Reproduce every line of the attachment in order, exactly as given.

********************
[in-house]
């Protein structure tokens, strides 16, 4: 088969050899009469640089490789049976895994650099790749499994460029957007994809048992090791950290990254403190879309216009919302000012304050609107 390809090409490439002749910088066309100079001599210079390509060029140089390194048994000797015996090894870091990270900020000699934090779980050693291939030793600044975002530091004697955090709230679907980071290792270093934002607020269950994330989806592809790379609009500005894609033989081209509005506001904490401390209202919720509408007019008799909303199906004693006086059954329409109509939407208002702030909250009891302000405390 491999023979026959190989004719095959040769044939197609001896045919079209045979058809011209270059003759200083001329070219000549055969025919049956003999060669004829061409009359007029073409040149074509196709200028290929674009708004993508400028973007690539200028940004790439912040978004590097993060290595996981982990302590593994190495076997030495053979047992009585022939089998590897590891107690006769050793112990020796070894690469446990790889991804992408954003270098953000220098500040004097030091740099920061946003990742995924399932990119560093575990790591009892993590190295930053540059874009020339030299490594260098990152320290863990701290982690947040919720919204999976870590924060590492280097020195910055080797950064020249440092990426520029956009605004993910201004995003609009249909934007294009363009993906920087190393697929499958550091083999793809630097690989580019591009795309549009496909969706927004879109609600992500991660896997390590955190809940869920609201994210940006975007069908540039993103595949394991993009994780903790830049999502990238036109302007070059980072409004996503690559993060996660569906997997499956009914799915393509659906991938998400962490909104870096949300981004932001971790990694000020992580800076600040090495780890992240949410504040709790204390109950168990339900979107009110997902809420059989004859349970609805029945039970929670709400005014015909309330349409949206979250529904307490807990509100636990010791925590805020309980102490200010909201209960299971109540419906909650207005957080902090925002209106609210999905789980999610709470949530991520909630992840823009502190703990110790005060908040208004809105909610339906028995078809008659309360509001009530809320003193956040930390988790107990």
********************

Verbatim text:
[in-house]
């Protein structure tokens, strides 16, 4: 088969050899009469640089490789049976895994650099790749499994460029957007994809048992090791950290990254403190879309216009919302000012304050609107 390809090409490439002749910088066309100079001599210079390509060029140089390194048994000797015996090894870091990270900020000699934090779980050693291939030793600044975002530091004697955090709230679907980071290792270093934002607020269950994330989806592809790379609009500005894609033989081209509005506001904490401390209202919720509408007019008799909303199906004693006086059954329409109509939407208002702030909250009891302000405390 491999023979026959190989004719095959040769044939197609001896045919079209045979058809011209270059003759200083001329070219000549055969025919049956003999060669004829061409009359007029073409040149074509196709200028290929674009708004993508400028973007690539200028940004790439912040978004590097993060290595996981982990302590593994190495076997030495053979047992009585022939089998590897590891107690006769050793112990020796070894690469446990790889991804992408954003270098953000220098500040004097030091740099920061946003990742995924399932990119560093575990790591009892993590190295930053540059874009020339030299490594260098990152320290863990701290982690947040919720919204999976870590924060590492280097020195910055080797950064020249440092990426520029956009605004993910201004995003609009249909934007294009363009993906920087190393697929499958550091083999793809630097690989580019591009795309549009496909969706927004879109609600992500991660896997390590955190809940869920609201994210940006975007069908540039993103595949394991993009994780903790830049999502990238036109302007070059980072409004996503690559993060996660569906997997499956009914799915393509659906991938998400962490909104870096949300981004932001971790990694000020992580800076600040090495780890992240949410504040709790204390109950168990339900979107009110997902809420059989004859349970609805029945039970929670709400005014015909309330349409949206979250529904307490807990509100636990010791925590805020309980102490200010909201209960299971109540419906909650207005957080902090925002209106609210999905789980999610709470949530991520909630992840823009502190703990110790005060908040208004809105909610339906028995078809008659309360509001009530809320003193956040930390988790107990």